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Introduce Your Child to Freewheeling Fun with Kids Bikes and Tricycles

Remember what it felt like to get your first two-wheeler bike as a kid? The rush of triumph as you rode for the first time without training wheels, the thrill of the cool air as it caressed your face, and the feeling that you could keep riding forever – it's something every kid should experience. And with the right kid's bike, they can. 

How to Choose the Right Bike for Your Child 

Kids can start learning to ride even as young as 3 years old. In order to maximize the fun and minimize any fuss along the way, here are some factors to consider: 

Types of Starter Bikes 

When it's time for your little one to start learning to ride, there are plenty of options to choose from. A tricycle or kids bike with training wheels can help your child master pedaling and steering without worrying about balancing. Or you can take a different approach with a balance bike, which teaches balancing and steering while allowing your kid to keep their feet on the ground. 

After your kid has mastered a two-wheeler, you can browse through a variety of bike types for their next set of wheels. These can include kids cruiser bikes (for regular riding on flat surfaces), mountain bikes, offroad bikes, and more.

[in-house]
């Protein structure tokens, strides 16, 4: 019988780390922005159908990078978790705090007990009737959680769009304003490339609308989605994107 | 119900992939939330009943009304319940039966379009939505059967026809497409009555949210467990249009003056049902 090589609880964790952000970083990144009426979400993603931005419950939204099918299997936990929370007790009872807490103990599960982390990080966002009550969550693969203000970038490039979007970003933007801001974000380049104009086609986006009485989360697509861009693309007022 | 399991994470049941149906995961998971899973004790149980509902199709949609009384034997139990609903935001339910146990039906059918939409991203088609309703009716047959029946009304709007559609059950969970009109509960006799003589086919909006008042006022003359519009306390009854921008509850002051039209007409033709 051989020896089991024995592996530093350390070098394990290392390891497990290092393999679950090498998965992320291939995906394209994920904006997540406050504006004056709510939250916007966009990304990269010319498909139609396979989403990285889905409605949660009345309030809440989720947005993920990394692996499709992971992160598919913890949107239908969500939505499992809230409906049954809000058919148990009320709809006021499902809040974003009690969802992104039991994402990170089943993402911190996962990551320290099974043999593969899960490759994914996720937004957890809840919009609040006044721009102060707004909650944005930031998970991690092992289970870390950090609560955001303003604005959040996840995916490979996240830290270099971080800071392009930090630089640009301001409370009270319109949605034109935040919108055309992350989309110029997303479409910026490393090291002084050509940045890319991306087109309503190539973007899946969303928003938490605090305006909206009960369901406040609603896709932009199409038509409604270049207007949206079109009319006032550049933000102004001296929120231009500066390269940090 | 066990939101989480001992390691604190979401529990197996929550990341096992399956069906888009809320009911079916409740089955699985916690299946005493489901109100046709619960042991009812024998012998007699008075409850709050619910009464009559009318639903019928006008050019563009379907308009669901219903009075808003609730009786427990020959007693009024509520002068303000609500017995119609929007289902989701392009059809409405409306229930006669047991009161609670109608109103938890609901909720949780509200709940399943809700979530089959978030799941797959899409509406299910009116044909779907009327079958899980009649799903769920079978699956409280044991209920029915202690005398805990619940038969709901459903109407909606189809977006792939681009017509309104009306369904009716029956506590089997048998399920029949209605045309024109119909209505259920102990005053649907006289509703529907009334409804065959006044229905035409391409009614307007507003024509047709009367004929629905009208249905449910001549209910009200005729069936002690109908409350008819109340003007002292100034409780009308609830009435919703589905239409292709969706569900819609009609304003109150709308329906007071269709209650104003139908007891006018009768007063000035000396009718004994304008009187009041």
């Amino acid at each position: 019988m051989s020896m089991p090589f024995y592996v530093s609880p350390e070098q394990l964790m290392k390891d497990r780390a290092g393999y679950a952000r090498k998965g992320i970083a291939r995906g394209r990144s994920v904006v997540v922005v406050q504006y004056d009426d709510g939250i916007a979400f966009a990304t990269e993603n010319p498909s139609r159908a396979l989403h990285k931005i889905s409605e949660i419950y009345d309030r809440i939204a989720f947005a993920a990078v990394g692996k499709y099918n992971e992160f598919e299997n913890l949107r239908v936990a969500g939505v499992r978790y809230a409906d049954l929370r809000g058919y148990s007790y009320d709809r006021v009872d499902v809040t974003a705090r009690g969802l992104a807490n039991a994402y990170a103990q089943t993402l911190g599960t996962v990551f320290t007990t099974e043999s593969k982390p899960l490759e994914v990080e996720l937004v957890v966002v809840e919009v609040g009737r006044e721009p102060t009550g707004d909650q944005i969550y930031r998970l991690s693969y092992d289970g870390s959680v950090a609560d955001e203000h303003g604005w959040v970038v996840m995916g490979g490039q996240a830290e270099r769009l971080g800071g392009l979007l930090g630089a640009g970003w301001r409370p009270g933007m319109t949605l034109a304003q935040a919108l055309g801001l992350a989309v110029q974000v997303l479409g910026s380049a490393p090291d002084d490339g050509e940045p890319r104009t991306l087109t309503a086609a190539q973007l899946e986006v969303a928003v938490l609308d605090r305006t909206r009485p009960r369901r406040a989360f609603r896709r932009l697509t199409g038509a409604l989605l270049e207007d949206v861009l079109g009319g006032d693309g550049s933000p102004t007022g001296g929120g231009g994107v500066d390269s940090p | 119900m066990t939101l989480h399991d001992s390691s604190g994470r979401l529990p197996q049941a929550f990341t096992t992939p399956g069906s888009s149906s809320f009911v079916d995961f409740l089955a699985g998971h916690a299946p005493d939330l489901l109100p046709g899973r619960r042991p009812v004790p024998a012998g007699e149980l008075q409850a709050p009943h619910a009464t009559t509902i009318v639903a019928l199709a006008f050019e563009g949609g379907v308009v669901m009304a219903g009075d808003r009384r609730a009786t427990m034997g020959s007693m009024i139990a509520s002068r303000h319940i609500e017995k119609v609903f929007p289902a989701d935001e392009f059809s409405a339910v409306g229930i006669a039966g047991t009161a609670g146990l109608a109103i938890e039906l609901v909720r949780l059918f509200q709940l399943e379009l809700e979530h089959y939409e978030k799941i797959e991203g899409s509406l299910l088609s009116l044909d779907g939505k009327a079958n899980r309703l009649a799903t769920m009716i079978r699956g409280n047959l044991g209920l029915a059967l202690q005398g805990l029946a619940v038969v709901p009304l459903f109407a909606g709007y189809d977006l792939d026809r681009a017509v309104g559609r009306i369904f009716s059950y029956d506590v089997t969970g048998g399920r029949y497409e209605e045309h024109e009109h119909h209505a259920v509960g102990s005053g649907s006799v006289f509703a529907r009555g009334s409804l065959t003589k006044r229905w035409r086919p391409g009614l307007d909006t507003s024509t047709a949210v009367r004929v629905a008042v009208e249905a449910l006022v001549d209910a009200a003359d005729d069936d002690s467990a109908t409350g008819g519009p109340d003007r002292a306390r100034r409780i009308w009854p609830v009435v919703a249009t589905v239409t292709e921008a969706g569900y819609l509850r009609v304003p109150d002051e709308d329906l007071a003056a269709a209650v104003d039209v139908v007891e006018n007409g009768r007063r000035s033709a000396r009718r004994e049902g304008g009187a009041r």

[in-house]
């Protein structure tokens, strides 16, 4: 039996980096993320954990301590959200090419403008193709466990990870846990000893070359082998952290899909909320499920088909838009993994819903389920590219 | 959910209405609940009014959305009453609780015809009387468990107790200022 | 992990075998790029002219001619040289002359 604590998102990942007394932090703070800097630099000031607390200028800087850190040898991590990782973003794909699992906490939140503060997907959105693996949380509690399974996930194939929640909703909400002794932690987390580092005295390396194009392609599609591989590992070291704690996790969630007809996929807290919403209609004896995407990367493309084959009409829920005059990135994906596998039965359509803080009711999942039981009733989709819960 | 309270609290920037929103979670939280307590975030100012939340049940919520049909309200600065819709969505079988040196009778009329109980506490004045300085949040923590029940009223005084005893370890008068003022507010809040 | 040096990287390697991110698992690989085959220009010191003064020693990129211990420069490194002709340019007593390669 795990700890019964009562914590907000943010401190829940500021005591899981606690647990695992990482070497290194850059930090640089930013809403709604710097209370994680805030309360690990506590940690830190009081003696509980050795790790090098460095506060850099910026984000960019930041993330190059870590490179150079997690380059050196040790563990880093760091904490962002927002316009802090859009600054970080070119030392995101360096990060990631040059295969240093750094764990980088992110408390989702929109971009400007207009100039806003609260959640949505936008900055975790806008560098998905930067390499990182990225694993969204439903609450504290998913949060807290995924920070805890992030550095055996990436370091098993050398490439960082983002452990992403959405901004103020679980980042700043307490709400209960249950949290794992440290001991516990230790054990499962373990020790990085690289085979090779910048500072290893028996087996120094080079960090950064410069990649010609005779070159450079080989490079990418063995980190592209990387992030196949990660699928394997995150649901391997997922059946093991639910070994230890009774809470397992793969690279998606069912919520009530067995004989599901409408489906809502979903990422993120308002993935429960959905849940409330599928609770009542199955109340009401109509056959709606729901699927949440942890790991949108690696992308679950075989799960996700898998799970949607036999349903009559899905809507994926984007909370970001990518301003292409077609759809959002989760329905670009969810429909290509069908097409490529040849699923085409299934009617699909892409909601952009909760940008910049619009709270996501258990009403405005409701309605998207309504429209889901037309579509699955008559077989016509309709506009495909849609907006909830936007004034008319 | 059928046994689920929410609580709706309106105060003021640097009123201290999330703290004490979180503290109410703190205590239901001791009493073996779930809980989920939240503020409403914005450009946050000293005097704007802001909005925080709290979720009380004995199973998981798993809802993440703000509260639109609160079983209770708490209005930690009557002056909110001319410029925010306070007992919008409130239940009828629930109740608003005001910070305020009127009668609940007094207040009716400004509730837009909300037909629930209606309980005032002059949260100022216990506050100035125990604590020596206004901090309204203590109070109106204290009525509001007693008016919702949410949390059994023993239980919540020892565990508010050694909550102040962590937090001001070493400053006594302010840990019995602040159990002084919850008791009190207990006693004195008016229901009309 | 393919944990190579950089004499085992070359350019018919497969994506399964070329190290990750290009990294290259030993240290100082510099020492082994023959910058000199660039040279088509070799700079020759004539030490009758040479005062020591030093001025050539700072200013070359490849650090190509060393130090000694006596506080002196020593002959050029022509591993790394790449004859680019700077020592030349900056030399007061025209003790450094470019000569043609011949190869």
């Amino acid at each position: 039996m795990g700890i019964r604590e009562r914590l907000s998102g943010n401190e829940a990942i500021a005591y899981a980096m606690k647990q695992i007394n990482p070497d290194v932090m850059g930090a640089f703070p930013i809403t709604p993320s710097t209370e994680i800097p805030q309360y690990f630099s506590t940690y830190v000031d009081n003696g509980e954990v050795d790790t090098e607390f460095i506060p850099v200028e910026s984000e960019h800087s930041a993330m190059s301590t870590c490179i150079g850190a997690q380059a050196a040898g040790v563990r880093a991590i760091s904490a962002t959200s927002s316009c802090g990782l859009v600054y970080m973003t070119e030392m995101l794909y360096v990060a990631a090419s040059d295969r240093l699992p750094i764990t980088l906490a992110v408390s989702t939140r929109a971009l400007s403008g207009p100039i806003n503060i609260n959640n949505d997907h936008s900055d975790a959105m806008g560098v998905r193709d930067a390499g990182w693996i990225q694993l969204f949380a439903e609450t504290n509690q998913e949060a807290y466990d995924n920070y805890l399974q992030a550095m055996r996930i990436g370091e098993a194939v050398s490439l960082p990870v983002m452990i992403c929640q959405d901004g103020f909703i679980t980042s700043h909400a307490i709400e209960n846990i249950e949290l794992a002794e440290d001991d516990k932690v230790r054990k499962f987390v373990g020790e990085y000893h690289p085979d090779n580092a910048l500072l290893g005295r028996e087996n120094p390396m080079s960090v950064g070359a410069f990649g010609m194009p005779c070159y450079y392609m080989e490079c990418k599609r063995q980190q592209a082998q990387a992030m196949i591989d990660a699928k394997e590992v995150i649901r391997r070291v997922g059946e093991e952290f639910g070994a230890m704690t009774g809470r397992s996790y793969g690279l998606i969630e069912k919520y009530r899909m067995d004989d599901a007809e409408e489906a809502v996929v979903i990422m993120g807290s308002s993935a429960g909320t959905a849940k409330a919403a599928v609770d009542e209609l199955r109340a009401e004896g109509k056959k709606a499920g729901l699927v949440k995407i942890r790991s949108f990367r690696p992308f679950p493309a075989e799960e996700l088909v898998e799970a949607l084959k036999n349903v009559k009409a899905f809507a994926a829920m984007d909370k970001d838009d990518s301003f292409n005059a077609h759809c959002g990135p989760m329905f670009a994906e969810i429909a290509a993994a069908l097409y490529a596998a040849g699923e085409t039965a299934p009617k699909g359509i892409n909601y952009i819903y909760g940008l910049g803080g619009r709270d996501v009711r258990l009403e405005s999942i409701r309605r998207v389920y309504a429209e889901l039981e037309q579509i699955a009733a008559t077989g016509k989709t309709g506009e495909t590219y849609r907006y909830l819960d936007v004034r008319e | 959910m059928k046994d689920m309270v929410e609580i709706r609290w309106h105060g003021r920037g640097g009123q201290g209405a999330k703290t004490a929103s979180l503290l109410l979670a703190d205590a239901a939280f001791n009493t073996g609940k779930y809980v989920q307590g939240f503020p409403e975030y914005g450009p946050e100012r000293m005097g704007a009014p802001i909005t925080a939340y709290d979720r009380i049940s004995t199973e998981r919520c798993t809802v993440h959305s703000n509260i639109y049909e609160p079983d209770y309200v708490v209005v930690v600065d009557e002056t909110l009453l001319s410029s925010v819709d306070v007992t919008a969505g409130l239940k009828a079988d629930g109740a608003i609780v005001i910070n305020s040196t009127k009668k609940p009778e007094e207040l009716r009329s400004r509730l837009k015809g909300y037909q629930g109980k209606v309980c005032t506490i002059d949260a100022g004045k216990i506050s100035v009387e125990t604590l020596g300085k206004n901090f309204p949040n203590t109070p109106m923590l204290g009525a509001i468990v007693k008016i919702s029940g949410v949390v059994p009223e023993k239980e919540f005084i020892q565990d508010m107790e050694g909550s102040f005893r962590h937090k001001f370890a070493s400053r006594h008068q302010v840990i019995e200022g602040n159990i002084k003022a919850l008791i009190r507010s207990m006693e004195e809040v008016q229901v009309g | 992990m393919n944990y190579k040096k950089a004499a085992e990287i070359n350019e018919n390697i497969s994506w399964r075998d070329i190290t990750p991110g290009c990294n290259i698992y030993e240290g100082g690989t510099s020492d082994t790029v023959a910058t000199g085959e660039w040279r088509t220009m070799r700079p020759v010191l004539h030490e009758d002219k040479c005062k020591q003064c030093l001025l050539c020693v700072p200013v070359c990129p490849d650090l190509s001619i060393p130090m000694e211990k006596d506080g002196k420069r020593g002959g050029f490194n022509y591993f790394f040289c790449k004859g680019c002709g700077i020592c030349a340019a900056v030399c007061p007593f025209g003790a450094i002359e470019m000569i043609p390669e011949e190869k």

Choose the Right Bike Height 

The next factor to consider is the bike's height. Most bikes are classified by their tire size, but the most important dimension for your kid's very first pedal bike is seat height. You'll want to choose a bicycle that allows the child to stop the bike with their feet, because that's what they'll be doing as they practice. This means your child should be able to place their entire foot (not just the tippy toes) on the ground, so let your kid straddle prospective bikes to make sure this can happen. (If you're shopping online, measure your child's inseam to get a sense of the right seat height.) 

As your kid grows in size and ability and moves on to other bikes, you should look for models that allow for a few centimetres of clearance between the child's groin and the bike's top tube (the horizontal tube that connects the front and back of the frame). 

All kids are different, so make sure to base your buying decision on the height of the seat or top tube, as mentioned above, rather than going by the broad, imprecise measurements of a height chart. 

Other Important Bike Factors 

Brakes: Kids bikes tend to have either coaster (a.k.a. back-pedal) or hand brakes. Coaster brakes are better for beginners because kids will naturally backpedal when they want to stop. As they grow older and gain better hand strength and hand-eye coordination they can move up to hand brakes, which are more efficient and intuitive. 

Weight: It's best to get the lightest bike that fits your child's size. Keep in mind that, in general, the lighter the bike, the higher the price. 

Gears: Most beginner bikes only have a single gear, but as your kid moves up the bike ecosystem they can eventually ride bikes with gears, which give them more control over speed and riding up inclines.